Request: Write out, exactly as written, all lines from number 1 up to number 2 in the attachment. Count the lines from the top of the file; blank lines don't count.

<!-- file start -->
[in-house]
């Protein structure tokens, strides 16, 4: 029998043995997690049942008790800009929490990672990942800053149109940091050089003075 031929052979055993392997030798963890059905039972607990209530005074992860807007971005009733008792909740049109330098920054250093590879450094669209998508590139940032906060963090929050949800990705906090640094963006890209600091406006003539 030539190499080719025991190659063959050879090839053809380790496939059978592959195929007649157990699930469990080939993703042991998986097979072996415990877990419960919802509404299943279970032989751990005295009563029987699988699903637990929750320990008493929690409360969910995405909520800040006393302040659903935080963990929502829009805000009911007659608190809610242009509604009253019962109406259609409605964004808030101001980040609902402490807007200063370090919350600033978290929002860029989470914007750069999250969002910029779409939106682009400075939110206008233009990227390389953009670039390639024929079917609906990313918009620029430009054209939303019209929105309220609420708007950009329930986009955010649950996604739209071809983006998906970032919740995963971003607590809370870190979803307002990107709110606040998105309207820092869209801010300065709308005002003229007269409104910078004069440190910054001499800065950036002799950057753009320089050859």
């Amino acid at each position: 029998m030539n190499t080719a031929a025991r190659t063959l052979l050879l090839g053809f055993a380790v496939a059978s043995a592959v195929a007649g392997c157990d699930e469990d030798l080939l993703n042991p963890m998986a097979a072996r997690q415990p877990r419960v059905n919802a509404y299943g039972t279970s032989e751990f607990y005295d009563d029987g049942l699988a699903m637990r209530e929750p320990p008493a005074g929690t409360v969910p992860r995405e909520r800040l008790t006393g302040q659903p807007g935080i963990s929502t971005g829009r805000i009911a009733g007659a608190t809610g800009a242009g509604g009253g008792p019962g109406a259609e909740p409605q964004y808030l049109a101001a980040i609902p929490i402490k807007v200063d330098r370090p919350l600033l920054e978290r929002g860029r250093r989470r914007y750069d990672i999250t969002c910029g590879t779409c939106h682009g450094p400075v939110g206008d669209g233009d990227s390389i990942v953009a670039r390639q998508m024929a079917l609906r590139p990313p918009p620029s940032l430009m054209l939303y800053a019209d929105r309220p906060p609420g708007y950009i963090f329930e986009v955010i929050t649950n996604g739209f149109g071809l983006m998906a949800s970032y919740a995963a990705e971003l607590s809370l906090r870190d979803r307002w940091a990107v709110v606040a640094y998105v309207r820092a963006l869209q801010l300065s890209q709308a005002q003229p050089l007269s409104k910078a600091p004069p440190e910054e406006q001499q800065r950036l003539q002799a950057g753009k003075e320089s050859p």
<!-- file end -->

[in-house]
């Protein structure tokens, strides 16, 4: 029998043995997690049942008790800009929490990672990942800053149109940091050089003075 031929052979055993392997030798963890059905039972607990209530005074992860807007971005009733008792909740049109330098920054250093590879450094669209998508590139940032906060963090929050949800990705906090640094963006890209600091406006003539 030539190499080719025991190659063959050879090839053809380790496939059978592959195929007649157990699930469990080939993703042991998986097979072996415990877990419960919802509404299943279970032989751990005295009563029987699988699903637990929750320990008493929690409360969910995405909520800040006393302040659903935080963990929502829009805000009911007659608190809610242009509604009253019962109406259609409605964004808030101001980040609902402490807007200063370090919350600033978290929002860029989470914007750069999250969002910029779409939106682009400075939110206008233009990227390389953009670039390639024929079917609906990313918009620029430009054209939303019209929105309220609420708007950009329930986009955010649950996604739209071809983006998906970032919740995963971003607590809370870190979803307002990107709110606040998105309207820092869209801010300065709308005002003229007269409104910078004069440190910054001499800065950036002799950057753009320089050859």